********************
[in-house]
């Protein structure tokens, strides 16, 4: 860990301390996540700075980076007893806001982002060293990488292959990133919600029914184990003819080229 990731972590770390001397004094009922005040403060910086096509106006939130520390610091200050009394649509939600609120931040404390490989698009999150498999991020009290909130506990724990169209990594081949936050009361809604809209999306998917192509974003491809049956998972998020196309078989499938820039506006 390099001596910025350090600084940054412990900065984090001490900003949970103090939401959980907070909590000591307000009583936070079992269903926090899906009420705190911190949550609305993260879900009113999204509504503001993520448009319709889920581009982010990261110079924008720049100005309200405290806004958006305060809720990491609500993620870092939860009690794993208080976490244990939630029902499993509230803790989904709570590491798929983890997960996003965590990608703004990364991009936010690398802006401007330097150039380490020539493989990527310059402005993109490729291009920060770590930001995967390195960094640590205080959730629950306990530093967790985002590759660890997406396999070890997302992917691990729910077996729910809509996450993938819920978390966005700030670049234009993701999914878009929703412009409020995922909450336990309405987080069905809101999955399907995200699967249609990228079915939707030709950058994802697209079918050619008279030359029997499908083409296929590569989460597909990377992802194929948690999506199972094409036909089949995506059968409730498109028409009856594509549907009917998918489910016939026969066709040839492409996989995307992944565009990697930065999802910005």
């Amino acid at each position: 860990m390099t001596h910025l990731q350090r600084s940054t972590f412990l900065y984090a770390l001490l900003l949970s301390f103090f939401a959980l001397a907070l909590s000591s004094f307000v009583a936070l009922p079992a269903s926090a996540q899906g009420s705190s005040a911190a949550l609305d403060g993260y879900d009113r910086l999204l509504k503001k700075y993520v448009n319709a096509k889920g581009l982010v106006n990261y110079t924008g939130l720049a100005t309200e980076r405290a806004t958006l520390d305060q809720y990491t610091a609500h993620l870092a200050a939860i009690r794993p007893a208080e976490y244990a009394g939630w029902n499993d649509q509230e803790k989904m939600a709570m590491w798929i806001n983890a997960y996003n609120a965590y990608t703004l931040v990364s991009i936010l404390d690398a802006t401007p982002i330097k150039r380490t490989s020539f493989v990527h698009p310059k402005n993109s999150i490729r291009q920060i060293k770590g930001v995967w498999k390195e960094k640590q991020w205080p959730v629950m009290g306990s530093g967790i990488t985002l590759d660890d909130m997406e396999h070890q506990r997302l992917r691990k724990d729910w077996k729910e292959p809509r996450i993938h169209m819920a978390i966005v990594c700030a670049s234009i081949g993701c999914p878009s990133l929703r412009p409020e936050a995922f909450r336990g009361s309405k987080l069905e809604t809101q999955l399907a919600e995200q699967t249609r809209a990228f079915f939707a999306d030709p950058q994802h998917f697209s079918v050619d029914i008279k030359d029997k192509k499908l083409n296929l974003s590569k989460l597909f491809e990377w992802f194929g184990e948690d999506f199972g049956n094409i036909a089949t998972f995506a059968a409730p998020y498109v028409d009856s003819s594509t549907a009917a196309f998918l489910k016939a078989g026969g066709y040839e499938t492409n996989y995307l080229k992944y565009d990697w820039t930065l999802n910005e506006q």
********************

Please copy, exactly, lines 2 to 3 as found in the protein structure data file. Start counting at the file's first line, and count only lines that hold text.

């Protein structure tokens, strides 16, 4: 860990301390996540700075980076007893806001982002060293990488292959990133919600029914184990003819080229 990731972590770390001397004094009922005040403060910086096509106006939130520390610091200050009394649509939600609120931040404390490989698009999150498999991020009290909130506990724990169209990594081949936050009361809604809209999306998917192509974003491809049956998972998020196309078989499938820039506006 390099001596910025350090600084940054412990900065984090001490900003949970103090939401959980907070909590000591307000009583936070079992269903926090899906009420705190911190949550609305993260879900009113999204509504503001993520448009319709889920581009982010990261110079924008720049100005309200405290806004958006305060809720990491609500993620870092939860009690794993208080976490244990939630029902499993509230803790989904709570590491798929983890997960996003965590990608703004990364991009936010690398802006401007330097150039380490020539493989990527310059402005993109490729291009920060770590930001995967390195960094640590205080959730629950306990530093967790985002590759660890997406396999070890997302992917691990729910077996729910809509996450993938819920978390966005700030670049234009993701999914878009929703412009409020995922909450336990309405987080069905809101999955399907995200699967249609990228079915939707030709950058994802697209079918050619008279030359029997499908083409296929590569989460597909990377992802194929948690999506199972094409036909089949995506059968409730498109028409009856594509549907009917998918489910016939026969066709040839492409996989995307992944565009990697930065999802910005």
């Amino acid at each position: 860990m390099t001596h910025l990731q350090r600084s940054t972590f412990l900065y984090a770390l001490l900003l949970s301390f103090f939401a959980l001397a907070l909590s000591s004094f307000v009583a936070l009922p079992a269903s926090a996540q899906g009420s705190s005040a911190a949550l609305d403060g993260y879900d009113r910086l999204l509504k503001k700075y993520v448009n319709a096509k889920g581009l982010v106006n990261y110079t924008g939130l720049a100005t309200e980076r405290a806004t958006l520390d305060q809720y990491t610091a609500h993620l870092a200050a939860i009690r794993p007893a208080e976490y244990a009394g939630w029902n499993d649509q509230e803790k989904m939600a709570m590491w798929i806001n983890a997960y996003n609120a965590y990608t703004l931040v990364s991009i936010l404390d690398a802006t401007p982002i330097k150039r380490t490989s020539f493989v990527h698009p310059k402005n993109s999150i490729r291009q920060i060293k770590g930001v995967w498999k390195e960094k640590q991020w205080p959730v629950m009290g306990s530093g967790i990488t985002l590759d660890d909130m997406e396999h070890q506990r997302l992917r691990k724990d729910w077996k729910e292959p809509r996450i993938h169209m819920a978390i966005v990594c700030a670049s234009i081949g993701c999914p878009s990133l929703r412009p409020e936050a995922f909450r336990g009361s309405k987080l069905e809604t809101q999955l399907a919600e995200q699967t249609r809209a990228f079915f939707a999306d030709p950058q994802h998917f697209s079918v050619d029914i008279k030359d029997k192509k499908l083409n296929l974003s590569k989460l597909f491809e990377w992802f194929g184990e948690d999506f199972g049956n094409i036909a089949t998972f995506a059968a409730p998020y498109v028409d009856s003819s594509t549907a009917a196309f998918l489910k016939a078989g026969g066709y040839e499938t492409n996989y995307l080229k992944y565009d990697w820039t930065l999802n910005e506006q």